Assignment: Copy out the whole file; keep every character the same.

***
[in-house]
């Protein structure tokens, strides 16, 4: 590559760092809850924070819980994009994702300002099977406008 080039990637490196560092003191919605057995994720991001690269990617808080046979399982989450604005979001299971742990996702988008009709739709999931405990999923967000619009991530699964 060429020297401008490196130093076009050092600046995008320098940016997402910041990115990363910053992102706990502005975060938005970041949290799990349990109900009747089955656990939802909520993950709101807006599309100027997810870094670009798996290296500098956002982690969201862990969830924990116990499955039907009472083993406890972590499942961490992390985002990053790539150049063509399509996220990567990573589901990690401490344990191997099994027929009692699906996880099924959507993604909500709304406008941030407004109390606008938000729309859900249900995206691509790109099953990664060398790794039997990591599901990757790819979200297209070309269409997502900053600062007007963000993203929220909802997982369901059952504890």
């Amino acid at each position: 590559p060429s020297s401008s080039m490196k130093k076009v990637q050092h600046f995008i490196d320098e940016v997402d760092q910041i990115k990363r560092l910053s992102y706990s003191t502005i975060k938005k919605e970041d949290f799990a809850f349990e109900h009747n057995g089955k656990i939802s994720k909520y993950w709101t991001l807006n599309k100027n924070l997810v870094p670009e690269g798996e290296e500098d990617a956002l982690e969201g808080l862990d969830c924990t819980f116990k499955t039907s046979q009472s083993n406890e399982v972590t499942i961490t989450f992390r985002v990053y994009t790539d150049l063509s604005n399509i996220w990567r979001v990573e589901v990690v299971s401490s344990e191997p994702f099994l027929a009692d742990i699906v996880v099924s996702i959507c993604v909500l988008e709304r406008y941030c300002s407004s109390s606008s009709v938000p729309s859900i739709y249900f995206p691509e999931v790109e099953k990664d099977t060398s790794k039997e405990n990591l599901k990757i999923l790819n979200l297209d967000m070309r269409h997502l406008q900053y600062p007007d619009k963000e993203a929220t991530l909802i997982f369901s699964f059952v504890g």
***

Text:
[in-house]
């Protein structure tokens, strides 16, 4: 590559760092809850924070819980994009994702300002099977406008 080039990637490196560092003191919605057995994720991001690269990617808080046979399982989450604005979001299971742990996702988008009709739709999931405990999923967000619009991530699964 060429020297401008490196130093076009050092600046995008320098940016997402910041990115990363910053992102706990502005975060938005970041949290799990349990109900009747089955656990939802909520993950709101807006599309100027997810870094670009798996290296500098956002982690969201862990969830924990116990499955039907009472083993406890972590499942961490992390985002990053790539150049063509399509996220990567990573589901990690401490344990191997099994027929009692699906996880099924959507993604909500709304406008941030407004109390606008938000729309859900249900995206691509790109099953990664060398790794039997990591599901990757790819979200297209070309269409997502900053600062007007963000993203929220909802997982369901059952504890």
């Amino acid at each position: 590559p060429s020297s401008s080039m490196k130093k076009v990637q050092h600046f995008i490196d320098e940016v997402d760092q910041i990115k990363r560092l910053s992102y706990s003191t502005i975060k938005k919605e970041d949290f799990a809850f349990e109900h009747n057995g089955k656990i939802s994720k909520y993950w709101t991001l807006n599309k100027n924070l997810v870094p670009e690269g798996e290296e500098d990617a956002l982690e969201g808080l862990d969830c924990t819980f116990k499955t039907s046979q009472s083993n406890e399982v972590t499942i961490t989450f992390r985002v990053y994009t790539d150049l063509s604005n399509i996220w990567r979001v990573e589901v990690v299971s401490s344990e191997p994702f099994l027929a009692d742990i699906v996880v099924s996702i959507c993604v909500l988008e709304r406008y941030c300002s407004s109390s606008s009709v938000p729309s859900i739709y249900f995206p691509e999931v790109e099953k990664d099977t060398s790794k039997e405990n990591l599901k990757i999923l790819n979200l297209d967000m070309r269409h997502l406008q900053y600062p007007d619009k963000e993203a929220t991530l909802i997982f369901s699964f059952v504890g």